Wednesday, July 29, 2009

What Makes Theft a Crime?

If A takes something from B, we call this theft and consider it a crime. But why is this so? What exactly makes the taking of something from another considered a crime? The socialists desire that all things be held in common for the good of all. If this is so, how can anyone be considered a criminal when he takes something, since all things should be commonly owned? Is not A part of the commons and just as entitled to the possession of whatever it is as B? This is no small matter.

Of course, there are several valid reasons why theft is a crime, and all are based upon undeniable facts of nature. For one thing, we all need resources in order to live; therefore, if we are not secure in the possession of some resources, we cannot survive. If I grab the food from your hand (and do so without committing a crime) just as you are about to eat it, eventually you will starve. Presumably I grabbed the food from your hand and not from the sky, because food is a scarce resource…it may not simply be conjured out of thin air to satisfy our hunger. Your possession of the food, in the absence of facts to the contrary, is testament to its ownership. So already we have two undeniable facts: that resources are scarce and that the ownership of resources is necessary in order that they may be useful to us. These undeniable facts stand as impassable barriers to the pipe dream of socialism; that is, the common ownership of valuable resources to be shared by all.

But how do we gain legitimate ownership of anything? There are only two ways. Number one, we find some previously hidden and/or ignored resource. Since it was unknown or ignored by all, no one else may claim its ownership. But finding something is not enough. We must go further. We must turn the resource into something useful for man by, as John Locke said, “mixing our labor” with it. That labor may be something as simple as carrying the resource from the previously hidden place to our abode or it may be much more complicated, such as extracting some mineral from the earth, refining it, transporting it, etc. But we cannot claim ownership to something simply by planting our flag and proclaiming that it is ours and ours alone, as did the conquistadors when they planted the flag upon a beach in the Americas and preposterously claimed the New World as the possession of Spain.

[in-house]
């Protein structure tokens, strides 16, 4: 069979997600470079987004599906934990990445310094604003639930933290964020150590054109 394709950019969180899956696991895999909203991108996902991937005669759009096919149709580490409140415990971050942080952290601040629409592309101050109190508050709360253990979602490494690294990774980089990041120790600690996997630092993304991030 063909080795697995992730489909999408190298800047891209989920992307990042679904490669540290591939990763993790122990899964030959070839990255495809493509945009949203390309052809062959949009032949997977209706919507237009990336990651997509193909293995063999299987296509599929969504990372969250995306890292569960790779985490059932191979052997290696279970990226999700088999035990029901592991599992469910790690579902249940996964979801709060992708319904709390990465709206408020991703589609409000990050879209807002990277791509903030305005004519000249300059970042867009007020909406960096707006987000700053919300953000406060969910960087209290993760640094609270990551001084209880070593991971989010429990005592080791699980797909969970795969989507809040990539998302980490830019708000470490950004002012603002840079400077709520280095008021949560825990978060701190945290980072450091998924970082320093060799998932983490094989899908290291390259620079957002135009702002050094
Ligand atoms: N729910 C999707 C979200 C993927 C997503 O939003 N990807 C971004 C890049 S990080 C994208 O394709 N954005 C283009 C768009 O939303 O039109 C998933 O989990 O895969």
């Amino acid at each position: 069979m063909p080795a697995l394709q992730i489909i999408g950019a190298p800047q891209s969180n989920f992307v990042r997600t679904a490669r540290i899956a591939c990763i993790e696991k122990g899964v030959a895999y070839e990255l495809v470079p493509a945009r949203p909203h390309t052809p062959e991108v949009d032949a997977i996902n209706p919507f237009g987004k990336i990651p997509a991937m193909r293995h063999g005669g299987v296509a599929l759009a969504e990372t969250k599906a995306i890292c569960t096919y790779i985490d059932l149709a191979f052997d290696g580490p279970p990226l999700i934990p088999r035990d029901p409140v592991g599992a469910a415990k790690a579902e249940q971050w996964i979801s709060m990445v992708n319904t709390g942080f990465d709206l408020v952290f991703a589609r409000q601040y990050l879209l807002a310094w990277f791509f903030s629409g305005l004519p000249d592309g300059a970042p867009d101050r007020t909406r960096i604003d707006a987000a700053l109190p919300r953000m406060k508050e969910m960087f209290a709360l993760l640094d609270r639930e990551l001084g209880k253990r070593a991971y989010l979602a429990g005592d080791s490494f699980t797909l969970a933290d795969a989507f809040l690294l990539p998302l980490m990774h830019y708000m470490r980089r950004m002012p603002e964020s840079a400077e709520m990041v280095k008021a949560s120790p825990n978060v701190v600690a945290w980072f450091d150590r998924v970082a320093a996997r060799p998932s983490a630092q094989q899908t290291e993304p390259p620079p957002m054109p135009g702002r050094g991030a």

The second way we gain legitimate ownership of something is through exchange of resources already possessed legitimately by someone. This is the way that most resources come to us. We exchange one resource that we value less for another one that we value more. Exchange can be direct exchange, meaning barter…apples for oranges, for example. But mostly exchange is indirect exchange, meaning money exchange…buying the apples or the oranges with money (the indirect exchange medium) that we earned through previous production.

Notice that theft does not involve either direct or indirect exchange. The thief takes without exchanging anything of value. He may do this stealthily, as would a pickpocket; or he may do it threateningly, as would an armed robber or through extortion, as do gangsters in the so-called “protection racket”; or he may hire someone to steal for him, promising political and legal protection for the thief. But the key point is that there is no mutually agreed upon exchange of some previously and legitimately obtained resource. One party gets something and the other nothing (or something less than he would accept in the absence of extortion or the threat of violence).